Appellate Judge Rob Lineberger should be kicked in the sack for finding something good to say about this trainwreck.
"Love kills, dude."—Yano
In terms of acting, story, dialogue, and plot, The Blue Iguana is quite possibly the worst movie ever released by a big studio. With its flimsy sets and flimsier characters, it will leave any cinephile writhing in the dust like a discarded iguana tail. The Blue Iguana is bad in every way you can imagine, and finds new ways to be bad that you couldn't have fathomed in advance.
In other words, like any bad movie worth its pedigree, I couldn't turn away from the screen for a second.
Facts of the Case
Vince Holloway (Dylan McDermott, In the Line of Fire) is a down-and-out bounty hunter desperate for cash. A distasteful team of IRS detectives—Detective Vera Quinn (Tovah Feldshuh, Kissing Jessica Stein) and Detective Carl Strick (Dean Stockwell, Air Force One)—hauls Vince in and railroads him into a recovery job. The sting: 25 million dollars in unmarked currency being kept in the vault of dirty bank owner Cora (Jessica Harper, Minority Report). Vince simply has to waltz into the tropical backwash town of Diablo, steer clear of Reno (James Russo, The Ninth Gate) and his henchmen (such as Floyd (Flea, The Big Lebowski) the manic gunman), infiltrate a three-foot-thick bank vault, and get away with the loot.
When Vince manages to stumble into town, the enterprising young Yano (Yano Anaya, A Christmas Story) sells him shoes from a dead man and gives him a lift downtown. There, Vince spies dual quarry. On one side of the street is the heavily protected bank. On the other is Dakota (Pamela Gidley, Cherry 2000), the comely owner of The Blue Iguana saloon.
Before long, Vince is up to his neck in trouble, from the jealous Reno to the treacherous women in town. Can he get the loot and get out before his shoes are recycled for the next stranger in town?
The only thing cheaper than human life in the tropical ghost town of Diablo is the powder-blue spray paint that the set guys used on the plywood. Shot in Mexico for a song, featuring rusted-out jalopies and lots of burlap, The Blue Iguana mustered a paltry $161,398 take at the box office.
Roger Ebert reviewed this fine film in 1988. He gave it half a star and
summarized it thusly:
As far as movie reviews go, that's really all you have to say. I agree with Ebert's every word. The Blue Iguana is as cohesive as runny Jell-O, as dramatic as used car ads, and as refined as river rocks among sand. The acting is so atrocious that cringing doesn't even help, while the dialogue assaults your ears with a rain of clunks.
So why are we still discussing the movie? Because The Blue Iguana is a prince among its late nite cable cohorts. For some ineffable reason—only fully explained through the phrase "cult appeal"—The Blue Iguana duct-tapes a sense of style and scrapes together a rudimentary appeal. It is like a barely acceptable atrocity that unfolds before your eyes with a modicum of grace. Its forced barrage of cynical, misplaced parody fails to entirely obliterate an actual sense of humor. Its cheap-ass sets somehow come off as striking and ghetto artsy. Its high-profile actors, abused and mis-directed into shells of their former selves, somehow are not shamed by the picture; it is so magnificently foul that no actor is tainted by association.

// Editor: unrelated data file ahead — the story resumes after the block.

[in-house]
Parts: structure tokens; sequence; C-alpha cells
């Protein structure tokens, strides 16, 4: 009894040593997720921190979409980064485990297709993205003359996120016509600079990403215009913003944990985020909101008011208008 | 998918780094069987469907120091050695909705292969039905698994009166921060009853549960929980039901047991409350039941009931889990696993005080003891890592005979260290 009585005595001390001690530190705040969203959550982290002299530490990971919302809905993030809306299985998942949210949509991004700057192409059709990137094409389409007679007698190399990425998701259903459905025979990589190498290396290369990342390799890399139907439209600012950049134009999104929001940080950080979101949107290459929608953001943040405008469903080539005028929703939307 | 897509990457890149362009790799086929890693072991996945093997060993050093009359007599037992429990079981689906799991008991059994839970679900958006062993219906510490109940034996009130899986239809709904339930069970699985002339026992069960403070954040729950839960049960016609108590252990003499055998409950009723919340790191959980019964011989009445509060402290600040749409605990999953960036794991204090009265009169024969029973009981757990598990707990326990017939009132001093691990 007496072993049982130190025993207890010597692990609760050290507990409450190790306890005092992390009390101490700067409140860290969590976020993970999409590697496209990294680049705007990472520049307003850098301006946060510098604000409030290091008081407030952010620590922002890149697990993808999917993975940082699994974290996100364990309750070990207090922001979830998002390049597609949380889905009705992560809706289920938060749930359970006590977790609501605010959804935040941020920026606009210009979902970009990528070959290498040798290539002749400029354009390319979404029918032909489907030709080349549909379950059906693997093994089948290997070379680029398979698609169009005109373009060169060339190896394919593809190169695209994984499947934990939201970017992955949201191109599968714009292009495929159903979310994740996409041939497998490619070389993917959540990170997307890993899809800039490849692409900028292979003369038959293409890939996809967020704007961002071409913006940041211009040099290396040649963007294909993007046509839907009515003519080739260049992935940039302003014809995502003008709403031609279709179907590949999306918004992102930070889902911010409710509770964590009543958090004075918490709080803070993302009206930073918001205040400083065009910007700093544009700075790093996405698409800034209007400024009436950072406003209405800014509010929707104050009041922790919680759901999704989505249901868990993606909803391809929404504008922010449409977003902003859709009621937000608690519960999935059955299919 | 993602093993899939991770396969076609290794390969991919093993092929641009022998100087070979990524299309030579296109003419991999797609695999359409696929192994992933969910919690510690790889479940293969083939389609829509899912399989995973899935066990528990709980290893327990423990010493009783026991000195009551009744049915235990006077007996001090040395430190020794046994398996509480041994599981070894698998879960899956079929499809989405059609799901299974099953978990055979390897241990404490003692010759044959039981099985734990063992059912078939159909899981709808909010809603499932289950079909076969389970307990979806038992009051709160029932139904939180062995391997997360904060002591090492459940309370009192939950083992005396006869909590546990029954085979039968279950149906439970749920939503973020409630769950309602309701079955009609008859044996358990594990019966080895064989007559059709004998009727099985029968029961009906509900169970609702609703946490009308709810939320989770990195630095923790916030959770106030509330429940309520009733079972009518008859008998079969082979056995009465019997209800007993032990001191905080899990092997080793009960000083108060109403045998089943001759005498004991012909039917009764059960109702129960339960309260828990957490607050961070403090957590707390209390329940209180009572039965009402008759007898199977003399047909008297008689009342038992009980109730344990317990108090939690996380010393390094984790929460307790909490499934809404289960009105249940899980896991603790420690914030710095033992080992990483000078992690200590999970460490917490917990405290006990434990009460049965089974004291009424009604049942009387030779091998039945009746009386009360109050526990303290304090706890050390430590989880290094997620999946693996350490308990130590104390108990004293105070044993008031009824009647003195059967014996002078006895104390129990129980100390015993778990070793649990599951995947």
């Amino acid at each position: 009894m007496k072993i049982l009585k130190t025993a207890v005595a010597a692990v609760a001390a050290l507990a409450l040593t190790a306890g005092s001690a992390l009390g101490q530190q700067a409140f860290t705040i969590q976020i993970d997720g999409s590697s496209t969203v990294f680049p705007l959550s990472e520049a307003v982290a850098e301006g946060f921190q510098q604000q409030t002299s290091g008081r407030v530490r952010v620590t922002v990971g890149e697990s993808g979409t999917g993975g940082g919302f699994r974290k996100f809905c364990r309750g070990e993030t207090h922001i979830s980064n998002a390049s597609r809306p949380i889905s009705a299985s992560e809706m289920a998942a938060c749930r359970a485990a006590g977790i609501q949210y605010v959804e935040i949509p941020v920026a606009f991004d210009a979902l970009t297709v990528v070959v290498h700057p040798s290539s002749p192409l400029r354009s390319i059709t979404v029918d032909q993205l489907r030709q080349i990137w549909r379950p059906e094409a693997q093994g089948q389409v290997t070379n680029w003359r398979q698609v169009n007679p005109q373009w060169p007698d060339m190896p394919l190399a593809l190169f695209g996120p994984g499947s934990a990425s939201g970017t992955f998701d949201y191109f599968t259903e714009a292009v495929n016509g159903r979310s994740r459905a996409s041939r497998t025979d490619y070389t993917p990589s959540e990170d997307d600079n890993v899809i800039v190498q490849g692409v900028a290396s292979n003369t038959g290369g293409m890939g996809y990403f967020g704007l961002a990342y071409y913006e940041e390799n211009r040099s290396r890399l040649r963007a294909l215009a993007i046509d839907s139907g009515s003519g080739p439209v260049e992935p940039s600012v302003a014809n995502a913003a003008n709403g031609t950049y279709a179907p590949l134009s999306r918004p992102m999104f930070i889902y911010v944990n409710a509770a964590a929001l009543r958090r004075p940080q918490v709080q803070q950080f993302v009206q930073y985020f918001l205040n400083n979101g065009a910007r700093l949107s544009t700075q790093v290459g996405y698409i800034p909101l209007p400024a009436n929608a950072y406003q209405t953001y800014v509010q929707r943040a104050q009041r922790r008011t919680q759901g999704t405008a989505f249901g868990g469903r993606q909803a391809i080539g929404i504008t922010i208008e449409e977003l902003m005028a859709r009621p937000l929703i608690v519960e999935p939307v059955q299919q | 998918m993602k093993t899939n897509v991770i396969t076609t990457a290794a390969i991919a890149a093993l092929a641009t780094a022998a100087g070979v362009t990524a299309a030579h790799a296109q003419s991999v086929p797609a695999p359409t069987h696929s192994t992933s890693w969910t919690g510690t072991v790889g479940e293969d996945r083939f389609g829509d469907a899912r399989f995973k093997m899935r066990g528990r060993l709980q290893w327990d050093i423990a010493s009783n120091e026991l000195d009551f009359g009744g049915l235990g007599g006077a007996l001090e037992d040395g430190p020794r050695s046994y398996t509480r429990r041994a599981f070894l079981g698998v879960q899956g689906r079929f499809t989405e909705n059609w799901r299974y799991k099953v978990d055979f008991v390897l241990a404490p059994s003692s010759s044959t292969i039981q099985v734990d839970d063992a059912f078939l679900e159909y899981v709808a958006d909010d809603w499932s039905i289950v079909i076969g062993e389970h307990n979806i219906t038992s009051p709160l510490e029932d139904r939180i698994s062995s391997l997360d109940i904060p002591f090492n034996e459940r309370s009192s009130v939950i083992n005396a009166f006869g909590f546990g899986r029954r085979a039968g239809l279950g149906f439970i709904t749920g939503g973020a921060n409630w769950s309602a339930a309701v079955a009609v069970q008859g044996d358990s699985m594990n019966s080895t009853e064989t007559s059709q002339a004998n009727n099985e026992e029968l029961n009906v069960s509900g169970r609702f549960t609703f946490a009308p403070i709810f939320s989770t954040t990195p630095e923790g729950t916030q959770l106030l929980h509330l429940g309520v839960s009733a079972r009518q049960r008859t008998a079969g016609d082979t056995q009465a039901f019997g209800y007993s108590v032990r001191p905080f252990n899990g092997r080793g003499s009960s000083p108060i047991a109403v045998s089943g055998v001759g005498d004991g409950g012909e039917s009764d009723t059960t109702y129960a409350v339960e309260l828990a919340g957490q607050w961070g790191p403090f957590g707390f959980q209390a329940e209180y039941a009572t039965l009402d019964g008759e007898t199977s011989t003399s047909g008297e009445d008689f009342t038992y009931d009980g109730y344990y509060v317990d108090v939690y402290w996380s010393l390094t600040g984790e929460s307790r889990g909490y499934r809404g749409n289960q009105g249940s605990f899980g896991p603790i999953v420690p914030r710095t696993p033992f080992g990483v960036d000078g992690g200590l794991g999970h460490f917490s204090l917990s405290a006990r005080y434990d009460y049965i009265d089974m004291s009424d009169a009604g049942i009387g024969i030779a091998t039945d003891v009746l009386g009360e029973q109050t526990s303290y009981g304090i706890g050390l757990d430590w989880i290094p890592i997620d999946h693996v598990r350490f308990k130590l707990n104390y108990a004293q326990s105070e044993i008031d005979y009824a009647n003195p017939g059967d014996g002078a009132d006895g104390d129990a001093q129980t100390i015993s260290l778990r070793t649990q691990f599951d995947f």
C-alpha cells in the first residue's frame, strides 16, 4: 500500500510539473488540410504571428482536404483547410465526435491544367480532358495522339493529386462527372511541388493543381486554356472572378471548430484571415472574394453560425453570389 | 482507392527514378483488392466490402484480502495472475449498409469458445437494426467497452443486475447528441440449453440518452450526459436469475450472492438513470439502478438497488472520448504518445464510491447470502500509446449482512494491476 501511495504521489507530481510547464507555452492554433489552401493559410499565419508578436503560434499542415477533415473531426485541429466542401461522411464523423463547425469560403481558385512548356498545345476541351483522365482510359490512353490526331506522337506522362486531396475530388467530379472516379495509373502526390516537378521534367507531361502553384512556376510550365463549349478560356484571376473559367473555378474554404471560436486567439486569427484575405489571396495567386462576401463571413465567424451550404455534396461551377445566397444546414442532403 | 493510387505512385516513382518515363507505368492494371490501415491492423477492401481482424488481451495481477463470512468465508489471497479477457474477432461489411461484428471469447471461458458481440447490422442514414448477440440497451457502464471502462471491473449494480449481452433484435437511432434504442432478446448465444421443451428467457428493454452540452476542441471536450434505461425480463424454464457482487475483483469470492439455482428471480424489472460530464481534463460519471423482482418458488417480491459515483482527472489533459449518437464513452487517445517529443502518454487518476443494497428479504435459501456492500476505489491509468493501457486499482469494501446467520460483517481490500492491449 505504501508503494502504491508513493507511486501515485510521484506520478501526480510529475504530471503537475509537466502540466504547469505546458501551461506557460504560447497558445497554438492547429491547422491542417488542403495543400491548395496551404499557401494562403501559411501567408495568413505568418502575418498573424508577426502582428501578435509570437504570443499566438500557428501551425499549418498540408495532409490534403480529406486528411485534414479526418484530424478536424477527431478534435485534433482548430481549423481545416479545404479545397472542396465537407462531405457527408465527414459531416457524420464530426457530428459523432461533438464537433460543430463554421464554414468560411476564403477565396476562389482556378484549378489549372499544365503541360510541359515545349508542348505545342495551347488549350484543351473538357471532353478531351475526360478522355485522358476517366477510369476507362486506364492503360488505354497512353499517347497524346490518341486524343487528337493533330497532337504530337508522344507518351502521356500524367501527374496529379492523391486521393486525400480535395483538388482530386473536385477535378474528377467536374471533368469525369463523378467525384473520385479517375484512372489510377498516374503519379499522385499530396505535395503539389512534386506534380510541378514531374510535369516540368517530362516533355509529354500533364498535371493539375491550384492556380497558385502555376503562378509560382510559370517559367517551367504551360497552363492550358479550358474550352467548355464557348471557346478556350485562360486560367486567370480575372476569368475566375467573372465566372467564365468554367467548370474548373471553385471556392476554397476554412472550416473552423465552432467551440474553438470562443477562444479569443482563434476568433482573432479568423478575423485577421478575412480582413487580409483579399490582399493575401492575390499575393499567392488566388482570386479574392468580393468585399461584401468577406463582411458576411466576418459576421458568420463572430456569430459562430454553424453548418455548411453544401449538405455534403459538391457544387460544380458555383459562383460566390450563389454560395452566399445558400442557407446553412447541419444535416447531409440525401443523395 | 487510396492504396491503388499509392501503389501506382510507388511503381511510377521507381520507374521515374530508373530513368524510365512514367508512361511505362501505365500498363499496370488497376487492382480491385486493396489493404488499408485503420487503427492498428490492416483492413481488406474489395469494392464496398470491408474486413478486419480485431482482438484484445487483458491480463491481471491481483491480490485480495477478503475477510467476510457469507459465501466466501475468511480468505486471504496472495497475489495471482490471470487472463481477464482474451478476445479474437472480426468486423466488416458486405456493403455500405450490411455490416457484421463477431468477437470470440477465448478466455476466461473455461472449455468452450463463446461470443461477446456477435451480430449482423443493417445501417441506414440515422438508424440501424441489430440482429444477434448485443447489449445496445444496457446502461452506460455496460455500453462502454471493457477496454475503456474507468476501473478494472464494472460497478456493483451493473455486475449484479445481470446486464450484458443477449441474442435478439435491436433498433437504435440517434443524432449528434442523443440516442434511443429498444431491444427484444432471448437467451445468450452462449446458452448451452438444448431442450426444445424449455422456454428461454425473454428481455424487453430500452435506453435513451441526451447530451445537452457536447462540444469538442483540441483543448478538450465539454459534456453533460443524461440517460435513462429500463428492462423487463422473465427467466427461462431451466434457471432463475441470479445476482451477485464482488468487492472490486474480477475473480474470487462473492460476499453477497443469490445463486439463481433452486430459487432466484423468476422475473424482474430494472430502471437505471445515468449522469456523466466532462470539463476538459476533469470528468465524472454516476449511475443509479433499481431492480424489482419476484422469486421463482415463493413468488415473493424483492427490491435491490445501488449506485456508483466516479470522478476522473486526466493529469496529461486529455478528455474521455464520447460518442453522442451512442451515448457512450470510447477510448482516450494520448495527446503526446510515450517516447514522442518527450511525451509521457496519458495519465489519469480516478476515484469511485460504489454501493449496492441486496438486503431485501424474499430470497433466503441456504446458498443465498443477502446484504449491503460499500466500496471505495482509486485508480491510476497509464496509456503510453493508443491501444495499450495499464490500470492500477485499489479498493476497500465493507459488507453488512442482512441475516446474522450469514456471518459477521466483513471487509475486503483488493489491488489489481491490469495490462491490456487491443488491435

To give you an idea of how perversely gripping I found this movie, my Blue Iguana experience was interrupted about ten minutes from the end. I knew what was going to happen—or to be precise, I knew that whatever was going to happen was going to be so inane and illogically stupid that wasting predictive prowess on it would be futile. I had earned the right to cross it off my docket and crank out a review. But I was actually thinking about it the next day, and wanted—wanted, mind you—to finish it out. I felt I owed it to The Blue Iguana to see this thing through.
I might even watch it again someday.
The Rebuttal Witnesses
Just to be sure you picked up on the topic sentence, The Blue Iguana is bad. It features corny, faux-cynical voice overs that are spaced scant minutes apart and substitute themselves for vast swaths of the plot. Detectives Quinn and Strick are the stupidest pair of bumbling bad guys I've ever seen. I'll take the doofuses from Stop the Pigeon any day. Dean Stockwell spends the whole time in a clammy neck brace and steamy, coke bottle glasses, ineffectually wielding a blackjack. Meanwhile, Tovah Feldshuh hams it up in a gray wifebeater and flexes her mighty muscles by way of character development.
On the other hand, supporting actors like Yano and Flea inject some actual energy into the movie. Flea was almost intolerably spastic, while Yano was almost intolerably laconic, but both of their characters worked. Michele Seipp gets bonus points for her offbeat portrayal of the bartender. I wish I could say the same for James Russo, whose limping, eyeball-screwing, mumbling caricature is horribly misplaced. Pamela Gidley looks great and makes a reasonable stand-in for the down-and-dirty femme fatale bar owner, but Marion Ravenwood she is not.
Paramount offers its usual bare-bones DVD treatment. The Blue Iguana has no extras, menu animations, liner notes, or any fluff of any kind. The transfer is scratchy and infested with dirt. No attempt has been made to boost contrast or tweak color fidelity. The sound is equally uninspiring, leaking anemically out of the speakers.
If you are a connoisseur of bad movies, seek The Blue Iguana. It is far below the radar, having been released and shitcanned in the blink of an eye way back in the Eighties. With its Grim Fandango aesthetic, cast of notable actors, corny assault of misplaced noir parody, and handful of funny moments, The Blue Iguana is ripe for rebirth as a Cult King.
Crazy glue that tail back on; you're on in five.
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